It’s all about changing the game. That is, reinventing what others take for granted to create an exciting new dialogue between the guest and the hotel. It’s the notion of rethinking everything, absolutely everything, to more effectively make that critical emotional connection with the guest so that customer keeps coming back again and again.
That’s the philosophy of HI Connect, which is being held this week in Nashville, TN with a record breaking crowd. Right now they are experiencing a revolutionary re-imagination of the tradeshow experience in a way that better connects and stimulates attendees by presenting products and designs in a new and creative way; and the same is true of the companies featured in our educational sessions.
So rather than look at the usual suspects, we took a different approach – this is our mantra - and invited presidents of hospitality industry brands we think are breaking through the clutter to better relate to their target consumers. And hopefully in the process make cadres of new and loyal customers.
At the HI Connect Design opening general session this morning we had presidents from four companies we think espouse this new ethos. And we explored exactly how they are looking to reinvent themselves, and in the process reimagine their businesses.
Take Vantage Hospitality. As one of the largest hotel companies in the world because of their Americas Best Value Inn brand, a few years back the company debuted its upper midscale Lexington Collection. Now the company is in the midst of creating a brand new construction prototype that meets the needs of the modern traveler, said Founder, President & CEO Roger Bloss. The company launched in 1999 as a membership
organization to give hotel owners an opportunity for something other than a typical hotel franchise
“We’re in the final stages of developing this now and we’re hewing closely to lifestyle trends we see emerging,” said Bloss. That includes a heightened on elements such as fitness and health. Bloss and his team are seeking additional input from industry insiders here at HI Connect to get a better understanding of the best ideas out there to incorporate into the new prototype. Expect to see touches that localize the hotel too as well as more outdoor space with elements such as fire pits that people crave.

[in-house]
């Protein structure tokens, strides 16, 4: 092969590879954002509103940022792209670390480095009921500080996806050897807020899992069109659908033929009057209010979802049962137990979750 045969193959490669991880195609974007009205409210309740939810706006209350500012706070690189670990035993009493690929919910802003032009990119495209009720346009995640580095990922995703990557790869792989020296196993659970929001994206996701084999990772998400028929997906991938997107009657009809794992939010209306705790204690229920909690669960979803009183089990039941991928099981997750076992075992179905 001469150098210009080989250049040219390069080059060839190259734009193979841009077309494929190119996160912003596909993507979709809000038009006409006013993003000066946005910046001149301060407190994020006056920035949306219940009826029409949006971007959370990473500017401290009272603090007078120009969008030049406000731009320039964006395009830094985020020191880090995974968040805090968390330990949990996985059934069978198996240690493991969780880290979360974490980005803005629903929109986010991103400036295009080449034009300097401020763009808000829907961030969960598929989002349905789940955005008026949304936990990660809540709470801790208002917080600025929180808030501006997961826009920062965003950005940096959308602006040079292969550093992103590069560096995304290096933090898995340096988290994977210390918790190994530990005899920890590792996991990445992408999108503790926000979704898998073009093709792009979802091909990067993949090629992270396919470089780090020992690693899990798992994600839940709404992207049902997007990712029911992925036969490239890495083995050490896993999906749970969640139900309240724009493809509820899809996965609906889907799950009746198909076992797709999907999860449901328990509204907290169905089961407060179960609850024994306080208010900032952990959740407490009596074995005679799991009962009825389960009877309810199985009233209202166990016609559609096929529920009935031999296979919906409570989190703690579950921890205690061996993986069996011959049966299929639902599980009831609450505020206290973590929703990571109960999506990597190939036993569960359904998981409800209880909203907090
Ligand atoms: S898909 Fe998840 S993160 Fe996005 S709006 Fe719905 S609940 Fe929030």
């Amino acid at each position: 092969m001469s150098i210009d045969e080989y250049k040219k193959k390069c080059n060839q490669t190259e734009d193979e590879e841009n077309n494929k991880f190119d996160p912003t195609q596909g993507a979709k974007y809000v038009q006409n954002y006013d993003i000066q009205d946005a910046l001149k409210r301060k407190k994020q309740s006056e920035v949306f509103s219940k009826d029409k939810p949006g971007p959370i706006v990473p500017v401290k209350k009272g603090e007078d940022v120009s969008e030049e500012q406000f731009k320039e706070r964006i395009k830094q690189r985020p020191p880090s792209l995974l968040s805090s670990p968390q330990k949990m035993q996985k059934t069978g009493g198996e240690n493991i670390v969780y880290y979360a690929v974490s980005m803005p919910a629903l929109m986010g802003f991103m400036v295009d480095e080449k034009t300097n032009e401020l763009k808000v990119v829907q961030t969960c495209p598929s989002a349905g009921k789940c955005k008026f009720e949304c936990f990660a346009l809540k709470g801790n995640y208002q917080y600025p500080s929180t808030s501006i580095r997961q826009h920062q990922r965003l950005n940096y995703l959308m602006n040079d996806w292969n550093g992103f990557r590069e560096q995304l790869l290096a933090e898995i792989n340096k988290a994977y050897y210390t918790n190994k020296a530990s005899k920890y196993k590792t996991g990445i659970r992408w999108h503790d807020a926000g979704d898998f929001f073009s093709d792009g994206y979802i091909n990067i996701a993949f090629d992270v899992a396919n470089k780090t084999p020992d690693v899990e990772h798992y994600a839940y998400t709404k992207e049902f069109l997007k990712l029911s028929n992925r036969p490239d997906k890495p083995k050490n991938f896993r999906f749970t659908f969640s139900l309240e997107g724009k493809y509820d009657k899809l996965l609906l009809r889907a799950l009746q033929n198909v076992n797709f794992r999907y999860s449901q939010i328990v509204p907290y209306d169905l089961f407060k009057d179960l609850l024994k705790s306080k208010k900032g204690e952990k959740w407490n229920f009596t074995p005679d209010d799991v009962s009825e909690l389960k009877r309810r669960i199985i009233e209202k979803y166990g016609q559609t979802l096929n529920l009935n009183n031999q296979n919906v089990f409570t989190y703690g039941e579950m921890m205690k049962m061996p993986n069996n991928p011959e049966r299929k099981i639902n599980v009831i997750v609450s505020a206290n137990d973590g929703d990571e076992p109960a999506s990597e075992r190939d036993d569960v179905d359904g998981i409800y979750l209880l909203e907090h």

At Red Roof Inn, their new design initiative Red Roof PLUS was highlighted as part of the discussion as the company looks to redefine the design aesthetic of the economy segment. The new initiative will revamp all hotels as they come up for renovation and is already in several dozen hotels.
“We asked our customers what they wanted and they overwhelmingly told us they wanted confidence, so our design became a combination of fit, form and finish,” said Andy Alexander, President & CEO of Red Roof Inn.
Newly refreshed properties include sleek, modern furniture, flat screen TVs with 36 HD channels, vessel sinks, wood-like floors, additional electrical outlets, a 100% smoke-free designation. High end bedding is featured too, as is an in-room red accent wall and renovated lobby featuring stone accent wall. Outdoors there is more seating and a heightened emphasis on nature.
Meanwhile, Cobblestone Hotels is one brand that is quickly on the rise and its President & CEO Brian Wogernese shared his story about how the company has shot from a few properties to 39 in just a few years. They also have 14 under construction and astounding 45 more in the pipeline.
They’re focusing on smaller towns and right sized hotels for specific markets and created an upper midscale product with hotels that are typically 50 rooms or less. “If you don’t need additional rooms, don’t build them. We are focusing on an overall experience so guests will have the same experience as they would if they were staying in a major city,” said Wogernese.
That includes elements such as an activated lobby with eight seat wine bar and lobbies with lots of connectivity for guests so they can work and be social. He added that as time goes by their building will evolve but they’re also currently adding important lifestyle elements like offering healthy food choices as well pizza and working on revamping their fitness centers since more people are focusing on personal exercise regimens.
Finally Sean Worker, CEO of BridgeStreet Global Hospitality shared how his 50,000 serviced apartments in 63 countries focus on personal preferences.
“We think about personal choice and then design in what they need,” said Worker, noting that guests stay anywhere between three days and three years. “Comfort and personalization are key to an exceptional experience.”
Part of that experience, as it turns out, is getting to know your neighbors. In many cases BridgeStreet takes over complete building so the company offers happy hours and other experiences to encourage sociability between guests. He is also a huge proponent of interactivity within the guestroom. “We learn what you like as a guest and create that personal experience. We want to set the stage to create memories because ultimately that is what brings guests back,” Worker said.